Do the right thing: Jon Stewart, pols on 9/11 fund

Congressmember Carolyn Maloney, second from right, and Senator Kirsten Gillibrand announced legislation to fully fund and make permanent the 9/11 Victim Compensation Fund. They were joined by advocate Jon Stewart, to the left of Gillibrand, 9/11 survivors and family members and first responders. (Courtesy Congressmember Maloney’s Office)

BY GABE HERMAN | Responding to alarm that the 9/11 Victim Compensation Fund will slash claim awards in the face of dwindling funds, a bipartisan group of lawmakers announced a bill to fully fund the program and extend it permanently.

The legislators were joined by first responders, survivors, their families and longtime advocate Jon Stewart to announce the legislation on Feb. 25.

The bill’s name is Never Forget the Heroes: Permanent Authorization of the September 11th Victim Compensation Fund Act.

On Feb. 15, the special master of the 9/11 Victim Compensation Fund said it would cut claim awards by up to 70 percent, because of a lack of funds and a rise in 9/11-related illnesses and deaths.

According to Rupa Bhattacharyya, the V.C.F. special master, $5 billion of the fund’s $7.3 billion has already been spent, and the number of claims is rising as more people get sick and die from the toxic air that existed around Ground Zero. As a result, he said current claim awards would have to be cut by 50 percent, and claims from now on cut by 70 percent. The fund is set to expire in December 2020.

About 40,000 people have applied to the fund, which started in 2011. Around 19,000 claims are pending.

Michael Barasch, a lawyer who represents thousands who have filed claims with the fund, said he expected cuts, but was surprised at the severity. He noted a sharp increase in claims filed last year.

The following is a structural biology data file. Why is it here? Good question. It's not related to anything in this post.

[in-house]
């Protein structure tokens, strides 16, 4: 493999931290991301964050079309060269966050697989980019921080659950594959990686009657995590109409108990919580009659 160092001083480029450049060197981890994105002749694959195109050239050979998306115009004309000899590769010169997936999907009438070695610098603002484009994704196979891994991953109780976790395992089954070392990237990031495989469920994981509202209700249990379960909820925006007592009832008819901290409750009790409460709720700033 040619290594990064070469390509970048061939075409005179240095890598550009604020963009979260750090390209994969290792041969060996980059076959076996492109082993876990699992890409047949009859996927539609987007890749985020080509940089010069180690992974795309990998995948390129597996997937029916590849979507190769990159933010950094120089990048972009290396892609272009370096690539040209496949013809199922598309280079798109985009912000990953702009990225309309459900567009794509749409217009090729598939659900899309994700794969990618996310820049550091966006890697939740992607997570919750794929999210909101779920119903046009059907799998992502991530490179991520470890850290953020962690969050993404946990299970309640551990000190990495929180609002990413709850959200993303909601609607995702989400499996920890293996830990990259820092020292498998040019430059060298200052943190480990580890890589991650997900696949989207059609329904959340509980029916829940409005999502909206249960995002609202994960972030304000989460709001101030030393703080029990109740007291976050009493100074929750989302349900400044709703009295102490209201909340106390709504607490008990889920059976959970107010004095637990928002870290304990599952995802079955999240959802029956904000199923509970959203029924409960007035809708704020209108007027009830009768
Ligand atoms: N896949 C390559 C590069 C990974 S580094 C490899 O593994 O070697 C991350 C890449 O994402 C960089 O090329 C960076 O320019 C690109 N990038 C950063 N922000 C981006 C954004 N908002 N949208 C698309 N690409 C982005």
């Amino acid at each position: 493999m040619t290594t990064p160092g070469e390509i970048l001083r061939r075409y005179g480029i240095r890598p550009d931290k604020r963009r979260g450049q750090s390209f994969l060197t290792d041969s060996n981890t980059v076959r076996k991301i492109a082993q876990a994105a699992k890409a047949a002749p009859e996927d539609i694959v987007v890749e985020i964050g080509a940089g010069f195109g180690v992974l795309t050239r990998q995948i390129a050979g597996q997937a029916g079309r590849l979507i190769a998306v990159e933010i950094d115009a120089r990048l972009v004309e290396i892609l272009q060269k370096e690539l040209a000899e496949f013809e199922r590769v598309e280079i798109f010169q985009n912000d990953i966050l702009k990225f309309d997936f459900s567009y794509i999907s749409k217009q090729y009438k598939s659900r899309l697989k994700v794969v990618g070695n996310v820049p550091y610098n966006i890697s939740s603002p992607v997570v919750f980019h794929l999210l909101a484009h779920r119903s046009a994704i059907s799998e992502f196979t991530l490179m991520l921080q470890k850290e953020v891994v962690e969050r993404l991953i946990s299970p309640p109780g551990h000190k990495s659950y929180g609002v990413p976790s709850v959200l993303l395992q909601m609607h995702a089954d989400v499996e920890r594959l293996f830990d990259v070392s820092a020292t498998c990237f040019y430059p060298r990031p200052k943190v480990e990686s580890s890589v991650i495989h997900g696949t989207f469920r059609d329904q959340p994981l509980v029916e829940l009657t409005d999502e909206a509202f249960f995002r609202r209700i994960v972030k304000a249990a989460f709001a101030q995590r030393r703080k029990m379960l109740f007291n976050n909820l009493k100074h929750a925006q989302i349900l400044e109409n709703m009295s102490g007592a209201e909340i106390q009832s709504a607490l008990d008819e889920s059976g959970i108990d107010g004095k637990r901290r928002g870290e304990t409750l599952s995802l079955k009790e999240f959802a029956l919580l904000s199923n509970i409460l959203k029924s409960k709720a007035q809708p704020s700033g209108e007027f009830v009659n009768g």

“These are all legitimate claims — you’re seeing an explosion of cancers and death cases,” he said. “Nobody predicted this and that’s why Congress didn’t set aside enough money.”

Speaking outside Stuyvesant High School were attorney Michael Barasch and Lila Nordstrom, who leads Stuy Health, a post-9/11 group for the graduates of the elite high school who were there during the terrorist attack and its aftermath.

He said more people also are only now realizing their health problems are linked to 9/11. They may not have made the connection earlier because the Environmental Protection Agency said the air was safe at the time and it’s now years later, with many living in other parts of the country.

“In addition, you’re also seeing a lot more people die now. Frankly, not a day goes by without one of my clients dying,” Barasch said. “It’s horrific.”

He expected the V.C.F. awards cost could now be up to $10 billion.

“I know that’s not easy to get, but it’s a moral imperative,” he said. “It’s the right thing to do for these people, whose only thing they did wrong was believe the E.P.A. when they said the air was safe.”

At the Feb. 25 press conference, Congressmember Jerrold Nadler called passing the bill “imperative.”

“We designed the Victim Compensation Fund to ensure that the tens of thousands of responders and survivors battling 9/11-related illnesses, and those who may not yet know they are sick, have the resources they need,” he said. “It is imperative that we pass this bill as quickly as possible to make the V.C.F. permanent.”

Jon Stewart said there’s an obligation to “do the right thing.”

“We have a grand opportunity to finally do the right thing and allow those who always answered the call for us to know that we have their backs,” he said.

Lila Nordstrom was a student at Stuyvesant High School on 9/11 and has suffered from respiratory and related acid reflux problems ever since. She only filed a claim with the Victim Compensation Fund last year — adding there was misunderstanding among many survivors about who could file.

“That information really didn’t get to us very effectively until only recently,” said Nordstrom, 35, who runs Stuy Health, which advocates for young people in the 9/11 survivor community.

Young people, she said, have to worry about dealing with long-term illness but not knowing if funds will be there for them.

“It sort of puts this cloud over your life,” she said.

Stuyvesant students returned to the school building on Oct. 9, 2001. After such an unprecedented tragedy, people didn’t know how to clean up properly, and the school’s air ducts weren’t cleaned and a heavily used theater with carpeting was contaminated, Nordstrom said.

She said when “Stuy” students returned to school just a month after 9/11, they felt like they were part of a statement being made about the city getting back to normal — rather than their health being prioritized. It felt like part of a political game.

“It feels like that again,” she said.

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